On Mystery

November 18, 2012 § Leave a comment

All art is charged with mystery — an indivisible strain of magic or irrationality or the unanswerable, what Keats described as “negative capability” — but that doesn’t excuse readers or writers from exercising rigor in their work. The universe is mysterious too, but not because it’s portentous or hollow or opaque. Rather, the universe is mysterious precisely because we can look more and more closely at it, with greater and greater rigor, to understand better and better its mechanics. This is what leads us to its wonder.

So it is with human-made universes, too. You can’t understand the fundamental contradictions and ambiguities of a work without prying deeply into it. But in the practical world of books and authors and critics and readers, everyone wants to lay claim to possessing or discerning the artistic brand of mystery. My sense from the criticism I’ve read (professional or scholarly or amateur, the distinctions are insignificant) is that it’s easy to talk about the ineffable or the sublime because practically everybody gets a pass on that stuff. Who would dare take you to task for a poor treatment of the unknowable?

But there’s real mystery, and there’s pseudo or hollow or false mystery. And I think the modern sense of the world’s complexity and insanity — and the prevalence of fuzzy conformist talk about books — breeds, like a damp cupboard, a lot of fusty talk about mystery in writing.

Let me give examples — one of false mystery, one of the real thing.

Here’s a passage from the very beginning of Cormac McCarthy’s Blood Meridian. (I like picking on McCarthy’s writing because he enjoys a very rare literary kind of renown. There’s only so much of that kind of renown to go around, so I think it’s important to mind its allocation.)

At fourteen he runs away. He will not see again the freezing kitchenhouse in the predawn dark. The firewood, the washpots. He wanders west as far as Memphis, a solitary migrant upon that flat and pastoral landscape. Blacks in the fields, lank and stooped, their fingers spiderlike among the bolls of cotton. A shadowed agony in the garden. Against the sun’s declining figures moving in the slower dusk across a paper skyline. A lone dark husbandman pursuing mule and harrow down the rainblown bottomland toward night.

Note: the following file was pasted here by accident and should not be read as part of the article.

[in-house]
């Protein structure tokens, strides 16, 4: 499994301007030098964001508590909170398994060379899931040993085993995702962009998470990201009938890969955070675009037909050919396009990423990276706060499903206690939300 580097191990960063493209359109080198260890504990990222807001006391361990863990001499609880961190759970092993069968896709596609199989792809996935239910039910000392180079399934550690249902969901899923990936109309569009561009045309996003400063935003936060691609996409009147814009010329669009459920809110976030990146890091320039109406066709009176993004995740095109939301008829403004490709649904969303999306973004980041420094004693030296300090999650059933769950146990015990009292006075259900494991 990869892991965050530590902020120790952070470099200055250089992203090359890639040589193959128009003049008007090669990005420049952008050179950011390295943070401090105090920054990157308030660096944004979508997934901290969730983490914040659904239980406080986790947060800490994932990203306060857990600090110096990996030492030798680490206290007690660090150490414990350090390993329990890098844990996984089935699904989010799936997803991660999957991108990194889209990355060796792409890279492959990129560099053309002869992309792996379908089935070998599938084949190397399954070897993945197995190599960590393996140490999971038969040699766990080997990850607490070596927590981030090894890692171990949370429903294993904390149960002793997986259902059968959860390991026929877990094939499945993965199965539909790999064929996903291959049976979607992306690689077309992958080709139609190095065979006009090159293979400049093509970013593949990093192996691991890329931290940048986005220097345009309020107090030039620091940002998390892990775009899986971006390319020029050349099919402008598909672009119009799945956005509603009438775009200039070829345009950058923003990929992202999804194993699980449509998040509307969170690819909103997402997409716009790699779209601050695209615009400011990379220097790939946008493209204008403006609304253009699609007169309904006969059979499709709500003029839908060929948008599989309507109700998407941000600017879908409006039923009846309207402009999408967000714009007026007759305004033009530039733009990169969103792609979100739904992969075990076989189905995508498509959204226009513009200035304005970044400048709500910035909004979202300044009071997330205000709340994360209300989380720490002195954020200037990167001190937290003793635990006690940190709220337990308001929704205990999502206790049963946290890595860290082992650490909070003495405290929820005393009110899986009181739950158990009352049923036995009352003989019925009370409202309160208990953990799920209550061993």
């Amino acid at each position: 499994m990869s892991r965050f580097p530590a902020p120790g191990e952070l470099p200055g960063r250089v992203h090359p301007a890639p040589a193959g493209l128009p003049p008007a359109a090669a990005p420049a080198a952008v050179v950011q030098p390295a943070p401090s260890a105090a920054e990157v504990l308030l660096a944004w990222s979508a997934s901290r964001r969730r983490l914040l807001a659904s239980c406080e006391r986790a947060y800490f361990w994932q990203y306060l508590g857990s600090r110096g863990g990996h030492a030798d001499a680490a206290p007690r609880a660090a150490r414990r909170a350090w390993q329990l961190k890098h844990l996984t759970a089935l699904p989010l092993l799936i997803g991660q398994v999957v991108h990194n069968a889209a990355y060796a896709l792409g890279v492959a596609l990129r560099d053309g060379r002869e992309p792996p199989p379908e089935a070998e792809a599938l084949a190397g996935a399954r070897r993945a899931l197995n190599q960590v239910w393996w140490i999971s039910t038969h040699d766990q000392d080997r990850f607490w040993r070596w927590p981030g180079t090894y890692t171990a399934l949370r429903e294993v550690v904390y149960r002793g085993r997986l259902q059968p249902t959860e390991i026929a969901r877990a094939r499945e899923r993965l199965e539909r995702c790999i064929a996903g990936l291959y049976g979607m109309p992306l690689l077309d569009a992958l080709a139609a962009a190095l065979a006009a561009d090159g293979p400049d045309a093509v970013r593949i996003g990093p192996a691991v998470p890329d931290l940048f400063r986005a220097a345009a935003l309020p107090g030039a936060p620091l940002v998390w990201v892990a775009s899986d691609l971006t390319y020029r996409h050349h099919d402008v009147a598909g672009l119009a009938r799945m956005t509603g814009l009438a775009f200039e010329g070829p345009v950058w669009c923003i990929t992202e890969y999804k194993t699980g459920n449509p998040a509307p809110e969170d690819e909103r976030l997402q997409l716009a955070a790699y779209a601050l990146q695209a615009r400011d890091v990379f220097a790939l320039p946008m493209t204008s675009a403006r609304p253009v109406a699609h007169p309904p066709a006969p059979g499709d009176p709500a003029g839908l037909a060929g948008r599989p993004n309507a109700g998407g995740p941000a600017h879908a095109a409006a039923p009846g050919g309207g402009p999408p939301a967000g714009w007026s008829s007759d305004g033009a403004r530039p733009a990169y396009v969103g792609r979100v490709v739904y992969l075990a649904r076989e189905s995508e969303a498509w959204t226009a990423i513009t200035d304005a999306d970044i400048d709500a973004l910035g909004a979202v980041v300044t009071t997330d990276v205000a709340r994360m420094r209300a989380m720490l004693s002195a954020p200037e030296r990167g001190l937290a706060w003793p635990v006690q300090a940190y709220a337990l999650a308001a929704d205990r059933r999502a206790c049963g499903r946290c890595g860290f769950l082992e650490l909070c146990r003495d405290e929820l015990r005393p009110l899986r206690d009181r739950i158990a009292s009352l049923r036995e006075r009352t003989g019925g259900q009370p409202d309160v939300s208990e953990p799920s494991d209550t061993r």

A lot of words are thrown together for portentous effect, and because of these short phrases a grand hazy stateliness is attributed to McCarthy’s writing. (Example: “The phrases and clauses in that sentence, written without punctuation, add up to a kind of rushing prose, seemingly spontaneous, but highly crafted. Such rhythms can be almost biblical in their power.”)

What happens when you look closely? I submit the thing falls apart and we see a core that’s not sublime, but ridiculous. When McCarthy writes that the protagonist is “a solitary migrant upon that flat and pastoral landscape”, he’s giving a cue that we should take the mythic power of “that” landscape for granted. How can it be both “flat” and “pastoral”? Pastoral indicates lushness — it’s a sentimental term, and it doesn’t go with barrenness. And a phrasing like “lone dark husbandman” is cliche. This mystery isn’t rigorous! It’s taken off the shelf. So calling it mysterious is too generous. It’s pompous.

On the other hand, I’ve been reading Gogol’s Dead Souls, and I’ve found the whole thing is a grand jest of a book where the narrator is spinning a tale he doesn’t totally know and indulging in digressions that aren’t totally relevant in a story world that’s capricious toward reader, protagonist, and narrator alike. In the marrow of the writing there’s a very essential frivolity. For example, here’s a man going home to his wife after visiting a fair and running from an argument with his brother-in-law:

The brother-in-law went on repeating his excuses for some time, without noticing that he had long ago got into his barouche, driven through the gates, and was surrounded by nothing but empty fields. One cannot help thinking that his wife did not hear about the fair in much detail.